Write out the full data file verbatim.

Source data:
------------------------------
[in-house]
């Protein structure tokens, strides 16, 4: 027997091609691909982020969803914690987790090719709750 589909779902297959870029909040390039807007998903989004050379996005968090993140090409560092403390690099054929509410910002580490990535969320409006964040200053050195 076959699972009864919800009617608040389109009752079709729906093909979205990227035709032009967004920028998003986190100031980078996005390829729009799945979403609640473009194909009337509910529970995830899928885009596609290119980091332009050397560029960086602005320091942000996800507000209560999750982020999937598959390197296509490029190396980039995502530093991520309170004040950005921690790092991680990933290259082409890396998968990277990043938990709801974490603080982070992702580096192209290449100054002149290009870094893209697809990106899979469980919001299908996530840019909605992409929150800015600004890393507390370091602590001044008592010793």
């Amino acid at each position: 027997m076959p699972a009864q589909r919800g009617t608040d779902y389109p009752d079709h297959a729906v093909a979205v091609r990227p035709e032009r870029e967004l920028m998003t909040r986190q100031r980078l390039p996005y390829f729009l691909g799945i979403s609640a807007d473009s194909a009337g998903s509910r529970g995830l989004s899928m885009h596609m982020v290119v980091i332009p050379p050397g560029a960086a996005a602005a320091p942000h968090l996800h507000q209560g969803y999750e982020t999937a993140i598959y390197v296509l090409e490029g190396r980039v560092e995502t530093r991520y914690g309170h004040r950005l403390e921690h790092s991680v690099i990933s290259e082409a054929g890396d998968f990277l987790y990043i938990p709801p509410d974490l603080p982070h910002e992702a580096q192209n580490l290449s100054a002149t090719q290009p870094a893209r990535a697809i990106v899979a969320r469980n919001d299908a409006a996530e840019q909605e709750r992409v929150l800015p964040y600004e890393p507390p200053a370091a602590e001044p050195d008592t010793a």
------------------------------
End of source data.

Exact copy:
[in-house]
């Protein structure tokens, strides 16, 4: 027997091609691909982020969803914690987790090719709750 589909779902297959870029909040390039807007998903989004050379996005968090993140090409560092403390690099054929509410910002580490990535969320409006964040200053050195 076959699972009864919800009617608040389109009752079709729906093909979205990227035709032009967004920028998003986190100031980078996005390829729009799945979403609640473009194909009337509910529970995830899928885009596609290119980091332009050397560029960086602005320091942000996800507000209560999750982020999937598959390197296509490029190396980039995502530093991520309170004040950005921690790092991680990933290259082409890396998968990277990043938990709801974490603080982070992702580096192209290449100054002149290009870094893209697809990106899979469980919001299908996530840019909605992409929150800015600004890393507390370091602590001044008592010793």
């Amino acid at each position: 027997m076959p699972a009864q589909r919800g009617t608040d779902y389109p009752d079709h297959a729906v093909a979205v091609r990227p035709e032009r870029e967004l920028m998003t909040r986190q100031r980078l390039p996005y390829f729009l691909g799945i979403s609640a807007d473009s194909a009337g998903s509910r529970g995830l989004s899928m885009h596609m982020v290119v980091i332009p050379p050397g560029a960086a996005a602005a320091p942000h968090l996800h507000q209560g969803y999750e982020t999937a993140i598959y390197v296509l090409e490029g190396r980039v560092e995502t530093r991520y914690g309170h004040r950005l403390e921690h790092s991680v690099i990933s290259e082409a054929g890396d998968f990277l987790y990043i938990p709801p509410d974490l603080p982070h910002e992702a580096q192209n580490l290449s100054a002149t090719q290009p870094a893209r990535a697809i990106v899979a969320r469980n919001d299908a409006a996530e840019q909605e709750r992409v929150l800015p964040y600004e890393p507390p200053a370091a602590e001044p050195d008592t010793a």